WASHINGTON — As President Donald Trump fights investigations by the Democrat-controlled House on multiple fronts, a court hearing Tuesday highlighted his strategy to fend off inquiries into his personal business affairs.
Trump so far is challenging congressional subpoenas for financial records — both personal and from the Trump Organization — in federal courts in Washington, DC, and Manhattan. On Tuesday, a judge in the DC case heard arguments on Trump's effort to block a House Oversight Committee subpoena to accounting firm Mazars, which has long worked with Trump and his companies.
Trump's strategy has three parts: First, resist efforts to speed up the litigation. Second, raise sweeping arguments about the limits of Congress's ability to investigate him that test the bounds of previous US Supreme Court and appeals court decisions. Finally, be prepared to lose and appeal.
Tuesday's hearing was the first of what will likely be numerous court proceedings over Democrats's subpoenas probing not only Trump's business affairs but also the goings on of his administration. The federal judge in New York handling Trump's lawsuit challenging a subpoena to Deutsche Bank and Capital One is scheduled to hear arguments May 22.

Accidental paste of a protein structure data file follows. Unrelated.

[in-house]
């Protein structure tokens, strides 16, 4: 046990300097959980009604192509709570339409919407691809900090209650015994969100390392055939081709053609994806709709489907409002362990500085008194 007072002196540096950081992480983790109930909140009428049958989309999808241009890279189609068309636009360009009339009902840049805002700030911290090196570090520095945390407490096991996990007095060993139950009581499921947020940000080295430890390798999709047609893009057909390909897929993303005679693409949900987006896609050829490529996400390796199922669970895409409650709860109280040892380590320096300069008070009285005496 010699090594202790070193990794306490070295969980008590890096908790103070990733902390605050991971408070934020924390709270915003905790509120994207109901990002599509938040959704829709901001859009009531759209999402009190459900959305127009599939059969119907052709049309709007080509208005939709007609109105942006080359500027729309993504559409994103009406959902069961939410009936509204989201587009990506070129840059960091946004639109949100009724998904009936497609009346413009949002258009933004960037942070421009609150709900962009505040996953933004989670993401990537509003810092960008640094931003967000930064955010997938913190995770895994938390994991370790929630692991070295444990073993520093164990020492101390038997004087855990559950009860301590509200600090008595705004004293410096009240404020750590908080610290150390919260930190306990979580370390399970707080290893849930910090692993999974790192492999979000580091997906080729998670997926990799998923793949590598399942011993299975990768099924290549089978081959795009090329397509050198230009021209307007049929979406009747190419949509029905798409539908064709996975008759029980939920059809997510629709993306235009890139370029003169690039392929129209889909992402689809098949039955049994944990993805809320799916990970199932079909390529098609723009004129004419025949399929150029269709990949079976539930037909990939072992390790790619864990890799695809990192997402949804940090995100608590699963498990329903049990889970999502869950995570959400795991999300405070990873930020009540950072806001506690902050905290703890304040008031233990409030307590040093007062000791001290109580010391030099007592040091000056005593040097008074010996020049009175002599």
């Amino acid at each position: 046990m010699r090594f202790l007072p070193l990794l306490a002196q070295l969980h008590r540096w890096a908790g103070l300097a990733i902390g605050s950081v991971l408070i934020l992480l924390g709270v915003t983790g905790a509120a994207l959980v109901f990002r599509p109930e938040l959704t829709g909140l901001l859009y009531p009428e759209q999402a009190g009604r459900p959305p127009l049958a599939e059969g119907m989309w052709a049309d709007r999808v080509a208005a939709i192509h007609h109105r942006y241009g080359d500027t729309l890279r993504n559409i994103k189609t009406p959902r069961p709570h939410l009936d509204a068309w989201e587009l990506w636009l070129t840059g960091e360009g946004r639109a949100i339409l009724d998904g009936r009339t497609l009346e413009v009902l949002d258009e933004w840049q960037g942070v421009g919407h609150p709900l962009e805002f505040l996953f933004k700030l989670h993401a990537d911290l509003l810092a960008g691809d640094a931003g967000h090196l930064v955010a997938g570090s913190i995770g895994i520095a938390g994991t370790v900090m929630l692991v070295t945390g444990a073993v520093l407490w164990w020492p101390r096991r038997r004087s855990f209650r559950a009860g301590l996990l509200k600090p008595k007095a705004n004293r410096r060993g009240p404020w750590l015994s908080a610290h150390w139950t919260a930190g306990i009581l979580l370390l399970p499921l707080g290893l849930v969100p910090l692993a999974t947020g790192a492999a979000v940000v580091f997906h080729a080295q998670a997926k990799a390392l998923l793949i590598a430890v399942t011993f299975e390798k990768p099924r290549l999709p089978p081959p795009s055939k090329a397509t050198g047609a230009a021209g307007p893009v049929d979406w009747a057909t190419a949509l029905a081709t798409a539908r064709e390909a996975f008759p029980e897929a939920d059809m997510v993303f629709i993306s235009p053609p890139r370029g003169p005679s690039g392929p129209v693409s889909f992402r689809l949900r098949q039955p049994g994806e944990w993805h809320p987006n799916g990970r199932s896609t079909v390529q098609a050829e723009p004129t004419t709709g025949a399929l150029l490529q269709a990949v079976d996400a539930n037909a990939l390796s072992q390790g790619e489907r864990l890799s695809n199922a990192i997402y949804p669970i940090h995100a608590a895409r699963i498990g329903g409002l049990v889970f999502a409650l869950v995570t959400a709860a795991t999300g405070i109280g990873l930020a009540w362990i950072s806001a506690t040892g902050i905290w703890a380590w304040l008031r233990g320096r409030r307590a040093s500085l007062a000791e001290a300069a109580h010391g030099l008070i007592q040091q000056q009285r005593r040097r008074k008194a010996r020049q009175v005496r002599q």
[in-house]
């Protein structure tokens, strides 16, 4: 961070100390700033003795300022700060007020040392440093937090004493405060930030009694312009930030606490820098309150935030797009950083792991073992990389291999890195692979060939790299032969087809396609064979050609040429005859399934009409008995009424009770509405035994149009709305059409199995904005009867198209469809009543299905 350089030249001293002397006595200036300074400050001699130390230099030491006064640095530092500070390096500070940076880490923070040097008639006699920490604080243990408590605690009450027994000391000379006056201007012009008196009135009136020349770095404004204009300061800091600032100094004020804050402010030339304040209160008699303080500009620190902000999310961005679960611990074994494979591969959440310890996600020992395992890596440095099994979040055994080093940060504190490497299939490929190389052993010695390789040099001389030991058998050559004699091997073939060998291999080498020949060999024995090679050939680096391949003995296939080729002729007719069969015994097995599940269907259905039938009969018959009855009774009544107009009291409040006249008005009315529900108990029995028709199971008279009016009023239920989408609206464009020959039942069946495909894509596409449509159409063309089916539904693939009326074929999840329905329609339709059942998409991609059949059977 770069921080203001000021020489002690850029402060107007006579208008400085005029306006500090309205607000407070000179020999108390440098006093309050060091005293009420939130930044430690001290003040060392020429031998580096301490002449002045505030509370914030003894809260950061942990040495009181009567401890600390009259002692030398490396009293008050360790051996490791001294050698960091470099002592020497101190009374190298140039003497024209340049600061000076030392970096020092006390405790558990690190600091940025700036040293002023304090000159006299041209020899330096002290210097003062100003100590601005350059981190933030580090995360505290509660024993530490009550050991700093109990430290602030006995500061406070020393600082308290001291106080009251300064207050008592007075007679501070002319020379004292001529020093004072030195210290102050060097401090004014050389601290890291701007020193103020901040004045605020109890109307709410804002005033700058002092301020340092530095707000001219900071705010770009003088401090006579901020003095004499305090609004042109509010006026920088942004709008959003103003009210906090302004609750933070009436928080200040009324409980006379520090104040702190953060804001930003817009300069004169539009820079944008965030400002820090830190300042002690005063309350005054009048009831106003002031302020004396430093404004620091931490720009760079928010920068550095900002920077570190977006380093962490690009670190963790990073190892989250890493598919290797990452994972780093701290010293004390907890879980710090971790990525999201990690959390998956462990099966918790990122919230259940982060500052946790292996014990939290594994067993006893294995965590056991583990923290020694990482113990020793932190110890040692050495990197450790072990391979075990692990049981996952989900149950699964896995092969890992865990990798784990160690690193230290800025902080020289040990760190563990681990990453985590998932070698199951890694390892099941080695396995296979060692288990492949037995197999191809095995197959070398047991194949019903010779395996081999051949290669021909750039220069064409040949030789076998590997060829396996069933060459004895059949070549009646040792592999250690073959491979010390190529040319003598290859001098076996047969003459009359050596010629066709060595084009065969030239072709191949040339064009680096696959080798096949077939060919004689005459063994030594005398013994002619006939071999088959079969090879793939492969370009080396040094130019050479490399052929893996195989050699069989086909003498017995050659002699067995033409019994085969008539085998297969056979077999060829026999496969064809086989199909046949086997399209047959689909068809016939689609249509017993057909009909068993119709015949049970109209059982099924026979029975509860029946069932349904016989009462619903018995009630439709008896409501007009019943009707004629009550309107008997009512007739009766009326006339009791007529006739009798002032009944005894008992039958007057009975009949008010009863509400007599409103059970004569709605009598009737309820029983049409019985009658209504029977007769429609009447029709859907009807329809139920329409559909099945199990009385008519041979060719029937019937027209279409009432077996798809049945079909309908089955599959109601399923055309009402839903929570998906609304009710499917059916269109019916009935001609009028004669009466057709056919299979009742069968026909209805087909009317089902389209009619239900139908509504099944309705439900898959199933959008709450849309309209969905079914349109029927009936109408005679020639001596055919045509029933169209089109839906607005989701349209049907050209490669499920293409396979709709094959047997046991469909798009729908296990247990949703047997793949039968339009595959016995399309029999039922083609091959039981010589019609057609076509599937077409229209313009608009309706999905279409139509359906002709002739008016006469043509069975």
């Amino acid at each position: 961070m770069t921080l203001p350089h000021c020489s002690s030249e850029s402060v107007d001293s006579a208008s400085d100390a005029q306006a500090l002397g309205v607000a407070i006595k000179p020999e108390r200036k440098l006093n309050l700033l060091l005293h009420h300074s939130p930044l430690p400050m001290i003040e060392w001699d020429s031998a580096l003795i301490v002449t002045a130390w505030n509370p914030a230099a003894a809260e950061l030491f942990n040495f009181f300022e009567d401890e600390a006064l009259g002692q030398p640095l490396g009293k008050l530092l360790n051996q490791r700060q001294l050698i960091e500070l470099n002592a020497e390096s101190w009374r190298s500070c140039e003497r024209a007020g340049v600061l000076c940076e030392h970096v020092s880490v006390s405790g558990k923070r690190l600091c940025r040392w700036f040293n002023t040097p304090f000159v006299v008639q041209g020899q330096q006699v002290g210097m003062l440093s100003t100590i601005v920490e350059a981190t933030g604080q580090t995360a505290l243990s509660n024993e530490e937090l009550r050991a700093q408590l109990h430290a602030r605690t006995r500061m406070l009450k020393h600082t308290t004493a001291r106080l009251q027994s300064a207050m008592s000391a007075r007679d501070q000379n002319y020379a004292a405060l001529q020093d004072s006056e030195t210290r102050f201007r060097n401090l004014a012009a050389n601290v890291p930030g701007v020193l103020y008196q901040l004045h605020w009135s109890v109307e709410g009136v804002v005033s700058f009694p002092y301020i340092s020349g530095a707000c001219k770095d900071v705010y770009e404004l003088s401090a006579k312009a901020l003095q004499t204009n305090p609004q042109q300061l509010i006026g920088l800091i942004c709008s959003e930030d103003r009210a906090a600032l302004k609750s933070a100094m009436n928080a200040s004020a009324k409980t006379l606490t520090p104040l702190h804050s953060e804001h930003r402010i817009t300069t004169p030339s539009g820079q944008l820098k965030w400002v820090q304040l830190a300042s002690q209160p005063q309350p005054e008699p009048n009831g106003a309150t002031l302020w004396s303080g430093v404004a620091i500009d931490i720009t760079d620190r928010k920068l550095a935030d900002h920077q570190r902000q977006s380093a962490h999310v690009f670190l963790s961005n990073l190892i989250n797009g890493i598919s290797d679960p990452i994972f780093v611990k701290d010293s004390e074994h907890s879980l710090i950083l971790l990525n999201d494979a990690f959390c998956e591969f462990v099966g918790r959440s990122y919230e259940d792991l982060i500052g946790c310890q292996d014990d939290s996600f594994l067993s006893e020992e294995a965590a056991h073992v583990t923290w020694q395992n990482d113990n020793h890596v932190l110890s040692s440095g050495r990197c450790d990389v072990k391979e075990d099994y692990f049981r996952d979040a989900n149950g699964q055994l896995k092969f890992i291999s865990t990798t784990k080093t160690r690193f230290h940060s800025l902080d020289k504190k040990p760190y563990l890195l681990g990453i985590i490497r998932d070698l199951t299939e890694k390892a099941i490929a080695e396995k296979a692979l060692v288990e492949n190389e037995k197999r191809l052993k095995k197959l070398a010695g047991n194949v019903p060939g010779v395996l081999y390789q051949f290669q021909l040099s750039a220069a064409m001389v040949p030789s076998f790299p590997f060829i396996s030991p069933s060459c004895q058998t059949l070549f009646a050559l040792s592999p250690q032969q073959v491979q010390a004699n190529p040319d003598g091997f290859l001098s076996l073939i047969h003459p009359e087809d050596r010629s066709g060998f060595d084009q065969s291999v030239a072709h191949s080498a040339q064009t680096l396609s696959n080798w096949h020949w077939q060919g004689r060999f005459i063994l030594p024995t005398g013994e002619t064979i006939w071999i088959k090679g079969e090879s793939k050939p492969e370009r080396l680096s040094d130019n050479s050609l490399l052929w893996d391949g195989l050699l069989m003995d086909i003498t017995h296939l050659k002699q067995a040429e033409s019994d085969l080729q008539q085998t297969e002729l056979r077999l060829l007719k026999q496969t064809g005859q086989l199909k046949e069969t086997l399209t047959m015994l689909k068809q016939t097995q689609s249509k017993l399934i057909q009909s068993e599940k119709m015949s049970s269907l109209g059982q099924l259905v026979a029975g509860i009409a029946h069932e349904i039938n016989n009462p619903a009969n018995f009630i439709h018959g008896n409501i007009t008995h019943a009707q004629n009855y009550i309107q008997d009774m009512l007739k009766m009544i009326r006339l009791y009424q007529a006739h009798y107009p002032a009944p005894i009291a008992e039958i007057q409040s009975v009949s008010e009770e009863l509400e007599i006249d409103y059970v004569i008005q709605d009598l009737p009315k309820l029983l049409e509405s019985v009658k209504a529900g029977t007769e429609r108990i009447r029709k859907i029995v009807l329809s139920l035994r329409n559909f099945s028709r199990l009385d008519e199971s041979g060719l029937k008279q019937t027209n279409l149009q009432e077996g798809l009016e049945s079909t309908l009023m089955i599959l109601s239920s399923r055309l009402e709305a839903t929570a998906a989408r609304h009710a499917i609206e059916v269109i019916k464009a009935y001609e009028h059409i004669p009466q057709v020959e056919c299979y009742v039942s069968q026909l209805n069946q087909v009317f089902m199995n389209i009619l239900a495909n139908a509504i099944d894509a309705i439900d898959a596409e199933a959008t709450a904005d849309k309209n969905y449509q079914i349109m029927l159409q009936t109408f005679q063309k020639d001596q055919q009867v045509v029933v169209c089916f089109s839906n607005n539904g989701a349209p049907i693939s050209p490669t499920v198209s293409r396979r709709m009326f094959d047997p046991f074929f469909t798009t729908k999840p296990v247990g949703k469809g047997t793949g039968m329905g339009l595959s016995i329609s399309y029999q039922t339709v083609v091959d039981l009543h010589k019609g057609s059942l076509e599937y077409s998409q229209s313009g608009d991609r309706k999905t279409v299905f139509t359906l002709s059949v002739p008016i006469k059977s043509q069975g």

US District Judge Amit Mehta has pushed to quickly move the Mazars subpoena case along. Trump asked for a preliminary injunction temporarily stopping the House from enforcing the subpoena while the litigation went forward, but Mehta issued an order last week saying he believed the case was ready for a final decision now — the question of Congress's authority to issue the subpoena was purely a legal one, he said, and he didn't believe there was other evidence Trump needed time to gather and present to the court to resolve it.
In court on Tuesday, Trump's attorney William Consovoy pushed back on the judge's plan. He said they needed time to gather evidence that would go to Democrats' intent in issuing the subpoena — Trump's core argument is that this is all a politically motivated effort to harass him, and that the subpoenas aren't tied to any "legitimate legislative purpose."
Consovoy initially balked when Mehta asked him to specify what evidence they wanted and how much they would need. Consovoy said they were seeking a copy of a memorandum of understanding between several House committees that he believed would show the Mazars subpoena was part of a coordinated effort to look for evidence of wrongdoing by the president, which he argued was a law enforcement function Congress lacked authority to carry out. But when pressed by Mehta, Consovoy said there were some Republicans who had access to the memo, and he'd work with the committee's top Republican, Rep. Jim Jordan, to get it and any other information Jordan was able to give him on the issue.
Douglas Letter, the House's general counsel, said they would show the judge under seal the memorandum. Letter said it involved an information-sharing arrangement among several committees related to a subpoena for records from another financial institution, which he didn't identify. Mehta said he'd review the document and decide if it should be turned over to Trump's lawyers.